They've got names like SteelToes, ChrisFixIt and THDiva. And they spend hours each week touting favorite products, sharing home-improvement tips and answering questions about everything from installing ceramic tile to venting a microwave. The Home Depot's so-called social-media store associates are part of a new, hybrid group that spends two days each week managing the retailer's How-To Community and creating content for use across the company.
In 2009 and 2010, the retailer was having internal discussions about what its social-media strategy should look like, said Brad Shaw, who leads the company's efforts as VP-corporate communications. At first Mr. Shaw said his group presented CEO Frank Blake with models that would build out a social-media team at corporate headquarters in Atlanta. Mr. Blake pushed back, saying that Home Depot's store associates were the company's strongest source of knowledge, and he wanted to think about how to use them before adding people to the corporate communications team.
One solution involved identifying knowledgeable associates with social- media skills and bringing them to corporate. But that plan was discarded. "We know that when a store associate leaves a store permanently their product knowledge immediately begins to degrade," Mr. Shaw said. "The way to stay fresh and current is to stay in the aisle with vendors and customers. We also wanted to be able to market them as real store associates. These are not call-center people or marketers or merchants or my communications team."
Ultimately, a hybrid job, dubbed social-media store associate, was created. The 25 selected associates work two days a week on social-media efforts and three days a week in their existing store job. (The How-To Community is staffed seven days a week.) Mr. Shaw and his team pulled candidates from Atlanta, Chicago and Orange County, Calif., where Home Depot has regional offices. Store managers helped the corporate team zero in on candidates and in-person interviews were conducted.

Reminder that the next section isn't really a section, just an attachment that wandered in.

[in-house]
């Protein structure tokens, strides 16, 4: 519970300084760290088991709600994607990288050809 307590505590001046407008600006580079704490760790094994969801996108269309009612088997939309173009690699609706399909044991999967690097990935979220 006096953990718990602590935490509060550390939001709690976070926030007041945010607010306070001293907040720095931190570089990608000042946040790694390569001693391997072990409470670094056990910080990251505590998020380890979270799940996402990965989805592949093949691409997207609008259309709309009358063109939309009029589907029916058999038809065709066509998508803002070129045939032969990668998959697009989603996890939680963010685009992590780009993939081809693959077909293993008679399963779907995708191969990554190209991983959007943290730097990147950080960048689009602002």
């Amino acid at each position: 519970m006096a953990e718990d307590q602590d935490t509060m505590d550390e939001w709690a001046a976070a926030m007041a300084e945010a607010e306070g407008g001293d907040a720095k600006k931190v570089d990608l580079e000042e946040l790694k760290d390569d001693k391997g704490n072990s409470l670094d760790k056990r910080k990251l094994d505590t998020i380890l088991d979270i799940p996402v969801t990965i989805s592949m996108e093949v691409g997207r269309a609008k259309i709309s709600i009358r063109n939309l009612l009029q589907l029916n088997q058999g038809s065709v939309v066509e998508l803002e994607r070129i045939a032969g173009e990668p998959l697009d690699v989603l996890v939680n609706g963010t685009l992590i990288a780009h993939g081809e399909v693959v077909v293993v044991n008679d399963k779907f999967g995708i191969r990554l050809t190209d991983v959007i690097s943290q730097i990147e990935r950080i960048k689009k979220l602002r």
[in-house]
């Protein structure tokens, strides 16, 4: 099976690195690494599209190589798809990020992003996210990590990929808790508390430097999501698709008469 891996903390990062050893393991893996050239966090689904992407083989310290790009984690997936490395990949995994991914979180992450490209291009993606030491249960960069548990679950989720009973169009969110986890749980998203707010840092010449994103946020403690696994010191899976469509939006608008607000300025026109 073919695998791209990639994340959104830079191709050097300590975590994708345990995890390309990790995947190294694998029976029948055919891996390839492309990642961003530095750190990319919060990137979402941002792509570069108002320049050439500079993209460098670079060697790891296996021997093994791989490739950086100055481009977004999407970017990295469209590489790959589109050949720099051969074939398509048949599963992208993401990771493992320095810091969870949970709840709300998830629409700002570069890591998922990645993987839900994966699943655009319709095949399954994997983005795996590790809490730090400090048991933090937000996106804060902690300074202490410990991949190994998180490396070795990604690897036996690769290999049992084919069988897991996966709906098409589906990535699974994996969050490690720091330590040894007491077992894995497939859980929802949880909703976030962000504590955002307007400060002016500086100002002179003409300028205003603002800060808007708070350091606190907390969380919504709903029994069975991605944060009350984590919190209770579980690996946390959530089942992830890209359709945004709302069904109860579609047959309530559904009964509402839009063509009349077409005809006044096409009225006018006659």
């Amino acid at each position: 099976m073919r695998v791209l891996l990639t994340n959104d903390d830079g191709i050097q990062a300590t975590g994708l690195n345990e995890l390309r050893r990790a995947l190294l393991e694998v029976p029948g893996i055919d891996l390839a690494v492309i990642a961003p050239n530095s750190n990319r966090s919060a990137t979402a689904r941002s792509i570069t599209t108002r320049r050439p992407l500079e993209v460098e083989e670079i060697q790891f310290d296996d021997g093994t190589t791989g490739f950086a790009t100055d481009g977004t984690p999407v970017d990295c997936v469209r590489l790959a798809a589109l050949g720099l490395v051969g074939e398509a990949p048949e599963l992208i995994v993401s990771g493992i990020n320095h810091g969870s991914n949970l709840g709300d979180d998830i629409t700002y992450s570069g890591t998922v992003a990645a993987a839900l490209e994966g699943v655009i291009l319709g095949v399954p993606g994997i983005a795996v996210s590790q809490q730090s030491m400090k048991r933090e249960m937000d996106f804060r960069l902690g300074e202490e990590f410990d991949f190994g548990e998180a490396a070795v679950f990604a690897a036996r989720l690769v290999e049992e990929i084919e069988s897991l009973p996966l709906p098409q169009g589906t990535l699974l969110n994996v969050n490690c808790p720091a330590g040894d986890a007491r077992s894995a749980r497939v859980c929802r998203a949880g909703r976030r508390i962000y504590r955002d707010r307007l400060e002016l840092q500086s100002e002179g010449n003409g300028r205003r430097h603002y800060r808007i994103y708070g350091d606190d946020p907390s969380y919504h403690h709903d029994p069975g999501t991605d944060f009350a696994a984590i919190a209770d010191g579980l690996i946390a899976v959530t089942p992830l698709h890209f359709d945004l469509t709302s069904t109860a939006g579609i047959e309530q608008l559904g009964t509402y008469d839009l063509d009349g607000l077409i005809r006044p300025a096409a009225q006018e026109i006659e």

"It was actually hard, because the target we were looking for was a pretty small bull's-eye," Mr. Shaw said. "Finding all of the qualities [we wanted] in one person took some doing. We literally went market to market meeting these people."
The associates selected have significant tenure -- the group's average is 10 years -- are tech-savvy, good communicators and are willing to work outside the store. Store managers also had to be persuaded to relinquish some of their best associates two days a week, as well as collaborate with the corporate office on logistical things like performance reviews. Mr. Shaw said that a percentage of each associate's performance review is attributed to work in social media and communications, but he declined to comment on pay structure for the group. The social-media store associates have also been instructed to keep the two roles as separate as possible -- no shooting videos or crafting posts on three days that they are on the store clock; that 's reserved for the two days when they are wearing their social-media apron.
Once the social-media store associates were selected, a two-day training session took place in Atlanta. A "dark site" was also set up weeks before the actual launch of the How-To Community to help hone the associates' tone and style. Each was also given a Flip video camera to upload video responses or demonstrations. Now, seven months later, the How-To Community is fast gaining steam and exceeding benchmarks, Mr. Shaw said. Nearly 2,000 topics have been started, with some discussions garnering hundreds of posts.
The volume of posts means the corporate communications team isn't able to review all content before it's posted, though items pertaining to electrical or plumbing topics, for example, are given extra scrutiny. All posts are reviewed within 24 to 48 hours. There hasn't been much need for changes, however, and initial concerns about things like the misspelling of brand names have been unfounded. In fact, the associates are now creating content beyond the How-To Community and will soon begin contributing to the company blog, The Apron.
"We're seeing that [the social-media store associates] are becoming a center of gravity for content, in general, inside the company. Anywhere someone wants a how-to video shot, they're coming to us," Mr. Shaw said. "We knew our associates would be good, but it's just incredible to us just how great they are on the content front."